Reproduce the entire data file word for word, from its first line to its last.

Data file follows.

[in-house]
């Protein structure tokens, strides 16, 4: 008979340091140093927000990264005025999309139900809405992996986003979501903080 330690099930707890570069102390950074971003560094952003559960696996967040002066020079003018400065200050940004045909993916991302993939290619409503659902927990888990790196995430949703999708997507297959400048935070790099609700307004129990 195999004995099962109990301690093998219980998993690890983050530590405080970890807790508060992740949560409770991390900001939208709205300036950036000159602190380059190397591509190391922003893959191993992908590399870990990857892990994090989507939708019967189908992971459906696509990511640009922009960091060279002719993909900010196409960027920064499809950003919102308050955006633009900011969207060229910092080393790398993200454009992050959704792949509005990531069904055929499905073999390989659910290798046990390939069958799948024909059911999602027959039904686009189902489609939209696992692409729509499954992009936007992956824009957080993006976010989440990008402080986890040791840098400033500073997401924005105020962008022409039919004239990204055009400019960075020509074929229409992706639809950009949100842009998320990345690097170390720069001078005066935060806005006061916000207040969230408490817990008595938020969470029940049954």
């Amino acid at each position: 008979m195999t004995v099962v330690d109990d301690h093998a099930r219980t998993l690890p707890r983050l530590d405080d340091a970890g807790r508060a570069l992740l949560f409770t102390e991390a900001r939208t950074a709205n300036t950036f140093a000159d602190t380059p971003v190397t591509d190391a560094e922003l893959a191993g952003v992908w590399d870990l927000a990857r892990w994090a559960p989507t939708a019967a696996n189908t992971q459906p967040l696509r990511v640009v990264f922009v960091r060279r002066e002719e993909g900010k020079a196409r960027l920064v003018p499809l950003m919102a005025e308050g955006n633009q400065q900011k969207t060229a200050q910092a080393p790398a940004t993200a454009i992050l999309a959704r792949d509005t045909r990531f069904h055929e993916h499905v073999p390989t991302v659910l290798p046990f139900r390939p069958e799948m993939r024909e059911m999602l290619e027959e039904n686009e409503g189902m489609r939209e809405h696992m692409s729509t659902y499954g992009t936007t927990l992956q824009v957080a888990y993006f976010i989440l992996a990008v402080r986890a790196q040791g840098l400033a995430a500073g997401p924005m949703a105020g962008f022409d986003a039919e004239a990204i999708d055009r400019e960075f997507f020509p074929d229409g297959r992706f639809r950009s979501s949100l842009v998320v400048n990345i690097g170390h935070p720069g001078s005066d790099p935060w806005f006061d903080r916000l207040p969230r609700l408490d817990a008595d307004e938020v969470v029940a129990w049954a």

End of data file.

[in-house]
């Protein structure tokens, strides 16, 4: 008979340091140093927000990264005025999309139900809405992996986003979501903080 330690099930707890570069102390950074971003560094952003559960696996967040002066020079003018400065200050940004045909993916991302993939290619409503659902927990888990790196995430949703999708997507297959400048935070790099609700307004129990 195999004995099962109990301690093998219980998993690890983050530590405080970890807790508060992740949560409770991390900001939208709205300036950036000159602190380059190397591509190391922003893959191993992908590399870990990857892990994090989507939708019967189908992971459906696509990511640009922009960091060279002719993909900010196409960027920064499809950003919102308050955006633009900011969207060229910092080393790398993200454009992050959704792949509005990531069904055929499905073999390989659910290798046990390939069958799948024909059911999602027959039904686009189902489609939209696992692409729509499954992009936007992956824009957080993006976010989440990008402080986890040791840098400033500073997401924005105020962008022409039919004239990204055009400019960075020509074929229409992706639809950009949100842009998320990345690097170390720069001078005066935060806005006061916000207040969230408490817990008595938020969470029940049954």
């Amino acid at each position: 008979m195999t004995v099962v330690d109990d301690h093998a099930r219980t998993l690890p707890r983050l530590d405080d340091a970890g807790r508060a570069l992740l949560f409770t102390e991390a900001r939208t950074a709205n300036t950036f140093a000159d602190t380059p971003v190397t591509d190391a560094e922003l893959a191993g952003v992908w590399d870990l927000a990857r892990w994090a559960p989507t939708a019967a696996n189908t992971q459906p967040l696509r990511v640009v990264f922009v960091r060279r002066e002719e993909g900010k020079a196409r960027l920064v003018p499809l950003m919102a005025e308050g955006n633009q400065q900011k969207t060229a200050q910092a080393p790398a940004t993200a454009i992050l999309a959704r792949d509005t045909r990531f069904h055929e993916h499905v073999p390989t991302v659910l290798p046990f139900r390939p069958e799948m993939r024909e059911m999602l290619e027959e039904n686009e409503g189902m489609r939209e809405h696992m692409s729509t659902y499954g992009t936007t927990l992956q824009v957080a888990y993006f976010i989440l992996a990008v402080r986890a790196q040791g840098l400033a995430a500073g997401p924005m949703a105020g962008f022409d986003a039919e004239a990204i999708d055009r400019e960075f997507f020509p074929d229409g297959r992706f639809r950009s979501s949100l842009v998320v400048n990345i690097g170390h935070p720069g001078s005066d790099p935060w806005f006061d903080r916000l207040p969230r609700l408490d817990a008595d307004e938020v969470v029940a129990w049954a």